Chao Khun Nararatana Rajamanit
‘Discouraged’ is a word we shouldn’t use and a thing we shouldn’t allow in our hearts. Let it go and get it out. If you see it arising, let it go. Don’t take it in. If you are careless and let it sneak into the heart, then as soon as you are aware that discouragement has snuck in, you must immediately get it out. Don’t let it feed on the heart. Otherwise it will become a habit, and you will become weak and debilitated, upset over every trifling mistake. Discouragement is an enemy, an obstacle. It makes the mind restless and the nerves disordered. This in turn causes the body to become disordered—diseased and restless—as well. The brain becomes dull and murky. Discouragement is a bad habit, a block to clear intelligence and discernment.
We must practice putting the mind back into shape. Before we do anything, while we’re doing it, and after it’s done, we have to practice keeping the mind cheerful and bright, with a constant sense of well-being. This will help us to gain strength of body and strength of mind and to enjoy living. The mind will blossom, and whatever we have to learn we will understand and remember with ease, just as a blossoming flower opens itself to welcome drops of dew and fresh air.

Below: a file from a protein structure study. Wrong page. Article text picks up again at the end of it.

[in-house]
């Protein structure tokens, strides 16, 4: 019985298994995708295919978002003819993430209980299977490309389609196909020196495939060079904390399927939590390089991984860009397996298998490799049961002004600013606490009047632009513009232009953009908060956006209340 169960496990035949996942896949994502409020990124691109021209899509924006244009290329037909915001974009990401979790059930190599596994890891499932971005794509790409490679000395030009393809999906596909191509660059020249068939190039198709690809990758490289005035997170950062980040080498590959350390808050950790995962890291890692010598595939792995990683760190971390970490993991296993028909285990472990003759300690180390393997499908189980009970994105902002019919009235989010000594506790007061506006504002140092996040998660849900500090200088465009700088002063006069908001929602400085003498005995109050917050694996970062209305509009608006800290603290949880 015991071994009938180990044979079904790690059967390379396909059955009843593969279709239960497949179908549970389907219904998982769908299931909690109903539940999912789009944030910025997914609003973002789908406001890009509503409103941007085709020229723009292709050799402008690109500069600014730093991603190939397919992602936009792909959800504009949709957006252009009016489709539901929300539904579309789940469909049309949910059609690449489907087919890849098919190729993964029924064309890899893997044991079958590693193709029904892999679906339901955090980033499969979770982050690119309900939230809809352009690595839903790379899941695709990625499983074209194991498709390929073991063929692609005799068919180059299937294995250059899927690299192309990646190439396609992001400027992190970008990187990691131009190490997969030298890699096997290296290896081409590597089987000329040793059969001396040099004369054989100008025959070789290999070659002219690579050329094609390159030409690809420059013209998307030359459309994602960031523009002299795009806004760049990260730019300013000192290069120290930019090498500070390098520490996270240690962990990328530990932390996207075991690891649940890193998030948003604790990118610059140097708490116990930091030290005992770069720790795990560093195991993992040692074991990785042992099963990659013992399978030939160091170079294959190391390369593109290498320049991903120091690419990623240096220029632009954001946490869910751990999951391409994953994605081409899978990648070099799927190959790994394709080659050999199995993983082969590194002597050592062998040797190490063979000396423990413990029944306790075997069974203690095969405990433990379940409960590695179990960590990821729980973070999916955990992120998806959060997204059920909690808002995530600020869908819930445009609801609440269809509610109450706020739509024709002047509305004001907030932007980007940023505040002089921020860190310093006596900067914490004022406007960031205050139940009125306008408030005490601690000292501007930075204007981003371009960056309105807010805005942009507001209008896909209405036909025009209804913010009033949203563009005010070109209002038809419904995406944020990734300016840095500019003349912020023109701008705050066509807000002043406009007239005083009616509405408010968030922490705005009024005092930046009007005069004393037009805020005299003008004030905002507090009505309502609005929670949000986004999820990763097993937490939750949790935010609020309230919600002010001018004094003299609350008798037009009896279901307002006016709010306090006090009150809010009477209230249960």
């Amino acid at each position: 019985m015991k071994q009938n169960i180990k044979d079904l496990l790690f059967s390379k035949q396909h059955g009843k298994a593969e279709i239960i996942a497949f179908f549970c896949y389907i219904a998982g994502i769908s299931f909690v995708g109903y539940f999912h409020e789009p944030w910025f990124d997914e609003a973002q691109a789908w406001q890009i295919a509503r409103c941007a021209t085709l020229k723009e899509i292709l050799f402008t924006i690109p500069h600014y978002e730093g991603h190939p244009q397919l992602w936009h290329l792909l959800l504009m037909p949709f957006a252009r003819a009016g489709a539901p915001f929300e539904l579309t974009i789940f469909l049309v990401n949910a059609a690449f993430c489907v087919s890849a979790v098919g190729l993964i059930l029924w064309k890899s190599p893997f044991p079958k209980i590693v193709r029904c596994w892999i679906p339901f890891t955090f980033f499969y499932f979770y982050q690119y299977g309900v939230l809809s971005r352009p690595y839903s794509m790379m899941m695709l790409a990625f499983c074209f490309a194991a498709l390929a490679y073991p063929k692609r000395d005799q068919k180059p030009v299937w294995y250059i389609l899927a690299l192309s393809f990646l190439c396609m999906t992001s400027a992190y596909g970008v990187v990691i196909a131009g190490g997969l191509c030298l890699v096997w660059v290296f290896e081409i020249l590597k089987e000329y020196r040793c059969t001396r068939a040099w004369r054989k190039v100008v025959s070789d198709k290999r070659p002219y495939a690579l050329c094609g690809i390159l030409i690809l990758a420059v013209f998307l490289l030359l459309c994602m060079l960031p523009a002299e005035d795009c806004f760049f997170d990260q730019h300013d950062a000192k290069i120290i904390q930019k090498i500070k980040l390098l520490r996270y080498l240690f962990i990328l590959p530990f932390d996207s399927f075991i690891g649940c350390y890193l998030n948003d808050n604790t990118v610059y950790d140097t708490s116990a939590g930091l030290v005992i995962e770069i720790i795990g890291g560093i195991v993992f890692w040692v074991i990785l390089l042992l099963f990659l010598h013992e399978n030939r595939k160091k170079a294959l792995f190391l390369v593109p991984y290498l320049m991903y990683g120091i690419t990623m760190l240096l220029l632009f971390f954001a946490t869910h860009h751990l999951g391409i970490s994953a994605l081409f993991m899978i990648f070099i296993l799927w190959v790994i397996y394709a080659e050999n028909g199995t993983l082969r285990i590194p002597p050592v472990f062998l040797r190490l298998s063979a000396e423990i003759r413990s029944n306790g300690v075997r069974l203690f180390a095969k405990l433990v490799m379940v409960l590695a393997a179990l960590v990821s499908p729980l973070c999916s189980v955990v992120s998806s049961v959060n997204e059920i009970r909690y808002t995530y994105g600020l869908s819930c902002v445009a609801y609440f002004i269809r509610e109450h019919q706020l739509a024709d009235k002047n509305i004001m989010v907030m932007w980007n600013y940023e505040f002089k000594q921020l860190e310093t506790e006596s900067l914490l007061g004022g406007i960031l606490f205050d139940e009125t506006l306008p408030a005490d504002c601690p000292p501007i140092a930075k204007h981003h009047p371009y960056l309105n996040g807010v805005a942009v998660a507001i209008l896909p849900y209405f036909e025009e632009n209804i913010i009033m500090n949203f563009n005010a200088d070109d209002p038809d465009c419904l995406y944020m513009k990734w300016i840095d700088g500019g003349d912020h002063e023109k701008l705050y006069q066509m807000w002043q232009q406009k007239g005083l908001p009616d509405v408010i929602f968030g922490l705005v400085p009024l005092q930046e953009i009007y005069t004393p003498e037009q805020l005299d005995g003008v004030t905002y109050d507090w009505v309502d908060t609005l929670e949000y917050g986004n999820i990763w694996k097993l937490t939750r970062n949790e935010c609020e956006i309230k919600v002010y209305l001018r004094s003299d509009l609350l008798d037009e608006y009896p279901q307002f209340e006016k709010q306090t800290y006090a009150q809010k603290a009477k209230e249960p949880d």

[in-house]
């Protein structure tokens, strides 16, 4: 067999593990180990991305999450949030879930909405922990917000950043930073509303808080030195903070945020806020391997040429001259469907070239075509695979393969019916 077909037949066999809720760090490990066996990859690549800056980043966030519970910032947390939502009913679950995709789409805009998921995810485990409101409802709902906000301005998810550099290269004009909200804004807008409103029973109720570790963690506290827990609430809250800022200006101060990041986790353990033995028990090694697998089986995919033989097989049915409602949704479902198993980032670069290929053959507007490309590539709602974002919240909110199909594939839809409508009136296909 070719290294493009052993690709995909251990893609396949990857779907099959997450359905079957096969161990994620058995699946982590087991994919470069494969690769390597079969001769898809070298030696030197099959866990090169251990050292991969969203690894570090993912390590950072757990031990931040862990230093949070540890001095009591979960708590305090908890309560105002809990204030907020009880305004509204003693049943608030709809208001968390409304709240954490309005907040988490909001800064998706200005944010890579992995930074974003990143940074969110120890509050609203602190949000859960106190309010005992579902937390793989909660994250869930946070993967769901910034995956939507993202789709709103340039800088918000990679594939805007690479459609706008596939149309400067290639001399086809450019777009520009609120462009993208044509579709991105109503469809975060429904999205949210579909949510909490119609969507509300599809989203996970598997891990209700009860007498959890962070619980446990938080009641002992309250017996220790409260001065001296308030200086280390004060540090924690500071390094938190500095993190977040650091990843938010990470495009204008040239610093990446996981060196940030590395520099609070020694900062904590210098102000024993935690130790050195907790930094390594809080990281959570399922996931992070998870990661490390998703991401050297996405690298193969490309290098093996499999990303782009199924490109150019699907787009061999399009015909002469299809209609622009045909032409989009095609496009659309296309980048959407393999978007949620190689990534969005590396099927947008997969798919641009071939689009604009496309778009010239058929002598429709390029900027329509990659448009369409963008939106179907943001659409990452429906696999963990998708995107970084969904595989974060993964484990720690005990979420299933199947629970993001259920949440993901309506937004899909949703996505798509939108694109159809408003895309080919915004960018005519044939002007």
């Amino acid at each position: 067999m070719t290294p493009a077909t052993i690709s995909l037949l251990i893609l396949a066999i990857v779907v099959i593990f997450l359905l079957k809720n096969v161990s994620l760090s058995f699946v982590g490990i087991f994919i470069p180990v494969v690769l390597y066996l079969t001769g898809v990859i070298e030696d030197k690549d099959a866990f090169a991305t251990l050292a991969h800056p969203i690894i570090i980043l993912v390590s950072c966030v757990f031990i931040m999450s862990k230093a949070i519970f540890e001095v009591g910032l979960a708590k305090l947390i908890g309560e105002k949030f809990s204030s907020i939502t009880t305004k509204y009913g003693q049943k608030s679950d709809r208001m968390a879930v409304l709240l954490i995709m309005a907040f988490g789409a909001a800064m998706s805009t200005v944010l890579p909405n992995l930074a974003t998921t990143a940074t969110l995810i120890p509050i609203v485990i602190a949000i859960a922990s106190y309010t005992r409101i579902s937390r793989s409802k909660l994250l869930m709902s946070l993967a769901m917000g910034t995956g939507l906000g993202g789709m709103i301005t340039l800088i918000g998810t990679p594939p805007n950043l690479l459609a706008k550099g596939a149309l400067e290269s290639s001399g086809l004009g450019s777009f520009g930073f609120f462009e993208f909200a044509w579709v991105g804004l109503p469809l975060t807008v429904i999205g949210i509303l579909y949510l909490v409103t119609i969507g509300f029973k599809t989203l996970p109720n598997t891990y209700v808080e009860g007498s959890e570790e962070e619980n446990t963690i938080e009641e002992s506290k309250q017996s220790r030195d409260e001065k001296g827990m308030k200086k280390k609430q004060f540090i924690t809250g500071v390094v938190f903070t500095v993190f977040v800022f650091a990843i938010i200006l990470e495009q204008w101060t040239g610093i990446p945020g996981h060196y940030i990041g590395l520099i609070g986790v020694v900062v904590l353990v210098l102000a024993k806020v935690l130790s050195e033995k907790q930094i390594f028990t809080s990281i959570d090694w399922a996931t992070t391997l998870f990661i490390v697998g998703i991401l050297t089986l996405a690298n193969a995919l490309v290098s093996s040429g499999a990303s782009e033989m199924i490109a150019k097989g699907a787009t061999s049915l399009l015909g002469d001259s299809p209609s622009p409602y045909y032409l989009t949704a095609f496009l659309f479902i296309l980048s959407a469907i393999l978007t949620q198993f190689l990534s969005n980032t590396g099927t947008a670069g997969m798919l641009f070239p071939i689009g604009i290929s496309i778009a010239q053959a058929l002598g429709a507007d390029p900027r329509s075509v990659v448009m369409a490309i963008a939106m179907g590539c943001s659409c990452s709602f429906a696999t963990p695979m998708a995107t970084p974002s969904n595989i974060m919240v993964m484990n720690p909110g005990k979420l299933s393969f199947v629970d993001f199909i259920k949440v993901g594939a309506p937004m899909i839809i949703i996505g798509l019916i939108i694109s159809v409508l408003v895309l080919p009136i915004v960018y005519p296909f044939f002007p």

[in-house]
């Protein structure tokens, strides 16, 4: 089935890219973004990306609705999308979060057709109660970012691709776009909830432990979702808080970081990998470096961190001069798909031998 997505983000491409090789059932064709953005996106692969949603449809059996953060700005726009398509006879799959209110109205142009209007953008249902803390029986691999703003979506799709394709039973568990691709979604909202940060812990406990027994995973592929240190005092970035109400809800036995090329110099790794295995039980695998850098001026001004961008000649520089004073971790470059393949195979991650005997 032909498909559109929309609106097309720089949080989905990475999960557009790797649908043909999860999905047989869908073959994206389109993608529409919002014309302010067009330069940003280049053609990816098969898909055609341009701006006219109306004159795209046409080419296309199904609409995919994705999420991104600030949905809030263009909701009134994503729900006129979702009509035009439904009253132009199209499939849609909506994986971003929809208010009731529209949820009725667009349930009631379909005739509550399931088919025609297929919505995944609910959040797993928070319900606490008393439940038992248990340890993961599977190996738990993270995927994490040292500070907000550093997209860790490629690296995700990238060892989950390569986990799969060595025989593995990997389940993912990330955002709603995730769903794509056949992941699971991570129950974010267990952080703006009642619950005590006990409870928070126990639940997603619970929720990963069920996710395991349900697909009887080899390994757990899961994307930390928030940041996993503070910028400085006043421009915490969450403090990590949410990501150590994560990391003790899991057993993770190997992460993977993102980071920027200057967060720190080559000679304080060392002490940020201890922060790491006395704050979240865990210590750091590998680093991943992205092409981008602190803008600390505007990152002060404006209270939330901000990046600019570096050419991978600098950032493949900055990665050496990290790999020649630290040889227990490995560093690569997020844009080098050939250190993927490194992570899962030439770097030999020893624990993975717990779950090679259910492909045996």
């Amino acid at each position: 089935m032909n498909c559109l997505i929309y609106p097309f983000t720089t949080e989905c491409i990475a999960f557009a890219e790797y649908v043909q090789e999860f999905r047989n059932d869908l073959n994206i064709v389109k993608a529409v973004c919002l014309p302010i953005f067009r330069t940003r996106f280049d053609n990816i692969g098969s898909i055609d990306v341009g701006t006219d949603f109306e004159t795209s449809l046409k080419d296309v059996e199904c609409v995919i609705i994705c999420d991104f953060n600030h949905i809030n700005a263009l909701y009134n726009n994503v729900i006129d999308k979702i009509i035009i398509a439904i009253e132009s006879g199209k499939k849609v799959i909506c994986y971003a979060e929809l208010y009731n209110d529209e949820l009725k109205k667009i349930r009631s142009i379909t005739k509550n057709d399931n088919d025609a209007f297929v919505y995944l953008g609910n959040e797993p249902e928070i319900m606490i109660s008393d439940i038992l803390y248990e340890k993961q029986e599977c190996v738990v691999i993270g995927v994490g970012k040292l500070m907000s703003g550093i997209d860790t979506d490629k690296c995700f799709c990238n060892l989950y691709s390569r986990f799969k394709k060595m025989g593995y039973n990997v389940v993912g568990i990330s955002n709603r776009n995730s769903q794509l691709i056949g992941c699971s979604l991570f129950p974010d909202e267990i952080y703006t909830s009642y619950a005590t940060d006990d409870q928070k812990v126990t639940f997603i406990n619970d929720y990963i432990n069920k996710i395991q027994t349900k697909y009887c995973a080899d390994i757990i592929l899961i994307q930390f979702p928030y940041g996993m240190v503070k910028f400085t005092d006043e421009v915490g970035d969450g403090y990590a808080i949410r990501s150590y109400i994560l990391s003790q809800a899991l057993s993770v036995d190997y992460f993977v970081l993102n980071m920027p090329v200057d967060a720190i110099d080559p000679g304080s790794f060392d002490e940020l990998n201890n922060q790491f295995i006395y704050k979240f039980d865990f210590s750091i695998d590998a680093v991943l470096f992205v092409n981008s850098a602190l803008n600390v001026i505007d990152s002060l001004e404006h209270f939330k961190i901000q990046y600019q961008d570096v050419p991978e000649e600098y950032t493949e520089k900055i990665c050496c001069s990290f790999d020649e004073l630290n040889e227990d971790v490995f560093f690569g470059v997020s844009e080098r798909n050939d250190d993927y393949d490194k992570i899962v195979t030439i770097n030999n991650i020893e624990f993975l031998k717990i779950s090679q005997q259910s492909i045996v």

This reflection by Chao Khun Nararatana Rajamanit is from An Iridescence on the Water, p. 2.